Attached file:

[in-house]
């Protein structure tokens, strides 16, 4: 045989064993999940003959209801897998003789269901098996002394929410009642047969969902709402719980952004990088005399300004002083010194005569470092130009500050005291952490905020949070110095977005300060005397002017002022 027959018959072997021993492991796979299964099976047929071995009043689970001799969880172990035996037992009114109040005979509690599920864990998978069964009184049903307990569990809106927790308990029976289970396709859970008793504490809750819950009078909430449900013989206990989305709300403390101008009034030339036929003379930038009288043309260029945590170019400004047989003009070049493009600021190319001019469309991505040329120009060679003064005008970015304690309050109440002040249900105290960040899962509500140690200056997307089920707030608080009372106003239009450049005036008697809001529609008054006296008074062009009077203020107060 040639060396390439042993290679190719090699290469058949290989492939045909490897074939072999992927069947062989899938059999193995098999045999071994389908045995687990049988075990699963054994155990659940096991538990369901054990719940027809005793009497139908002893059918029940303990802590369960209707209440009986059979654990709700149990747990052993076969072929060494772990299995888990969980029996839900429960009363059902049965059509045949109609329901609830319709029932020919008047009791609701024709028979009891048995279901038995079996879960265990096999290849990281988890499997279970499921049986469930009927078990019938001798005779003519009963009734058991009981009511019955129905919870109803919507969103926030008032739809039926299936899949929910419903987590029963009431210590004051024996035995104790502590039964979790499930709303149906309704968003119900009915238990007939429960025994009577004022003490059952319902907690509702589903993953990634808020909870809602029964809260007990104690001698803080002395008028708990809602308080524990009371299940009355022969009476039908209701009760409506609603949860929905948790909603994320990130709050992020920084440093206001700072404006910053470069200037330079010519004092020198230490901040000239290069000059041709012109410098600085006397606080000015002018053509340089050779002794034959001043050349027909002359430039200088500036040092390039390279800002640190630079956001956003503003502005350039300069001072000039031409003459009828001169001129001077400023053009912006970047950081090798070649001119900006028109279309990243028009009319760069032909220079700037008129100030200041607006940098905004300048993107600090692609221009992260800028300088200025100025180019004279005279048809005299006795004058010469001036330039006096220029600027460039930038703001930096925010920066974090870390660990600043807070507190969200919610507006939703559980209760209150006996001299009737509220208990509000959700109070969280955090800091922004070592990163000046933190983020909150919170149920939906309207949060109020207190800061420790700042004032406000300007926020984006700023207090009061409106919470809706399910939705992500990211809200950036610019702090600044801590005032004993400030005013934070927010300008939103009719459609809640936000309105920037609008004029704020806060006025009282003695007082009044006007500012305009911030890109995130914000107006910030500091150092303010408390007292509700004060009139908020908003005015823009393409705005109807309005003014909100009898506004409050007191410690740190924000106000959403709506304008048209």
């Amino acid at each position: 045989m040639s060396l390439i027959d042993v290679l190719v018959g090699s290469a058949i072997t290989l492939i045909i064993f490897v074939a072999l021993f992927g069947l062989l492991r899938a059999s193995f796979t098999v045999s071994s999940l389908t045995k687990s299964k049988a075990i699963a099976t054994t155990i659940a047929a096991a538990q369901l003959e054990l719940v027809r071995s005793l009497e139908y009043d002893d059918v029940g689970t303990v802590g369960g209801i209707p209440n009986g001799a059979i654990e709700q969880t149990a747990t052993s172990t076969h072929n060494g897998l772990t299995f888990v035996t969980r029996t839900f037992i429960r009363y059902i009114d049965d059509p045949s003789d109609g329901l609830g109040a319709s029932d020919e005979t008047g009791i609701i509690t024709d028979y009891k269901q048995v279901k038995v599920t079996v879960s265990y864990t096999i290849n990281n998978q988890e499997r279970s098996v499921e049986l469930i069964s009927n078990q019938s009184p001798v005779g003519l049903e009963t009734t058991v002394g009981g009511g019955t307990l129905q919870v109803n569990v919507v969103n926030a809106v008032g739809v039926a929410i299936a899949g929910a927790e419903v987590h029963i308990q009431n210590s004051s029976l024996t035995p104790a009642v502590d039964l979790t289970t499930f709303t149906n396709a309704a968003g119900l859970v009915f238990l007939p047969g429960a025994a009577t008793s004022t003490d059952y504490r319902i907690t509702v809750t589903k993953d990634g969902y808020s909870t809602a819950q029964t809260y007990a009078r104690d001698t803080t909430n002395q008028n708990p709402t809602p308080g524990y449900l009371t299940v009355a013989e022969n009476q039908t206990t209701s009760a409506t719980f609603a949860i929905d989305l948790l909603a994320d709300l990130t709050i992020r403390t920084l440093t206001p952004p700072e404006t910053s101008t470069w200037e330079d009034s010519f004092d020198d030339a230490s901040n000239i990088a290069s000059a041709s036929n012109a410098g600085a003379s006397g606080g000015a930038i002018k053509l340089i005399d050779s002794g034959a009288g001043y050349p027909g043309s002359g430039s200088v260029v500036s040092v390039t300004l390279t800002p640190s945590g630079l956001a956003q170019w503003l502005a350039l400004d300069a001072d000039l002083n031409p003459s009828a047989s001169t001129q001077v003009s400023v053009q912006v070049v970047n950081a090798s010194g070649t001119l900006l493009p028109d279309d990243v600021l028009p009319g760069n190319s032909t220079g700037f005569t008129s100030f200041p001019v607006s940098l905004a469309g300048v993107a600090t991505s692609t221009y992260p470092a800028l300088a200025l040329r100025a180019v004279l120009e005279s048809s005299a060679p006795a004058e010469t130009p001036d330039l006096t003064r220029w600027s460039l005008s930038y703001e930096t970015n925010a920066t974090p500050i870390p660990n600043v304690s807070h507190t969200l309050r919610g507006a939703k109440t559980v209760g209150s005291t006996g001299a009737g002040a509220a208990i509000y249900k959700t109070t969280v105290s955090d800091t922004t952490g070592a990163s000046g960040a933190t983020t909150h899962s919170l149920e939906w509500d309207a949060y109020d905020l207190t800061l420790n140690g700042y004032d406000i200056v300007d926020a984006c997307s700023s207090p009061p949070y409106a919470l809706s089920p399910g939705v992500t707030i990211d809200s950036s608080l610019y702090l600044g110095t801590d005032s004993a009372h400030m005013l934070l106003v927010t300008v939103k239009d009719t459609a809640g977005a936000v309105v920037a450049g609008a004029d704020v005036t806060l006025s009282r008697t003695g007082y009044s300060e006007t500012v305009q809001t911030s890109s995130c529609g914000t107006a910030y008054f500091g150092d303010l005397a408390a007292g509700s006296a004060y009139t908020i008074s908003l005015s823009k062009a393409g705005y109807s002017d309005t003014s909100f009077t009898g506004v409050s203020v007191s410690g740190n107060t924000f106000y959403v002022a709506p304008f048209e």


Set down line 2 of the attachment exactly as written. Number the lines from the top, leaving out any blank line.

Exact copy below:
């Protein structure tokens, strides 16, 4: 045989064993999940003959209801897998003789269901098996002394929410009642047969969902709402719980952004990088005399300004002083010194005569470092130009500050005291952490905020949070110095977005300060005397002017002022 027959018959072997021993492991796979299964099976047929071995009043689970001799969880172990035996037992009114109040005979509690599920864990998978069964009184049903307990569990809106927790308990029976289970396709859970008793504490809750819950009078909430449900013989206990989305709300403390101008009034030339036929003379930038009288043309260029945590170019400004047989003009070049493009600021190319001019469309991505040329120009060679003064005008970015304690309050109440002040249900105290960040899962509500140690200056997307089920707030608080009372106003239009450049005036008697809001529609008054006296008074062009009077203020107060 040639060396390439042993290679190719090699290469058949290989492939045909490897074939072999992927069947062989899938059999193995098999045999071994389908045995687990049988075990699963054994155990659940096991538990369901054990719940027809005793009497139908002893059918029940303990802590369960209707209440009986059979654990709700149990747990052993076969072929060494772990299995888990969980029996839900429960009363059902049965059509045949109609329901609830319709029932020919008047009791609701024709028979009891048995279901038995079996879960265990096999290849990281988890499997279970499921049986469930009927078990019938001798005779003519009963009734058991009981009511019955129905919870109803919507969103926030008032739809039926299936899949929910419903987590029963009431210590004051024996035995104790502590039964979790499930709303149906309704968003119900009915238990007939429960025994009577004022003490059952319902907690509702589903993953990634808020909870809602029964809260007990104690001698803080002395008028708990809602308080524990009371299940009355022969009476039908209701009760409506609603949860929905948790909603994320990130709050992020920084440093206001700072404006910053470069200037330079010519004092020198230490901040000239290069000059041709012109410098600085006397606080000015002018053509340089050779002794034959001043050349027909002359430039200088500036040092390039390279800002640190630079956001956003503003502005350039300069001072000039031409003459009828001169001129001077400023053009912006970047950081090798070649001119900006028109279309990243028009009319760069032909220079700037008129100030200041607006940098905004300048993107600090692609221009992260800028300088200025100025180019004279005279048809005299006795004058010469001036330039006096220029600027460039930038703001930096925010920066974090870390660990600043807070507190969200919610507006939703559980209760209150006996001299009737509220208990509000959700109070969280955090800091922004070592990163000046933190983020909150919170149920939906309207949060109020207190800061420790700042004032406000300007926020984006700023207090009061409106919470809706399910939705992500990211809200950036610019702090600044801590005032004993400030005013934070927010300008939103009719459609809640936000309105920037609008004029704020806060006025009282003695007082009044006007500012305009911030890109995130914000107006910030500091150092303010408390007292509700004060009139908020908003005015823009393409705005109807309005003014909100009898506004409050007191410690740190924000106000959403709506304008048209």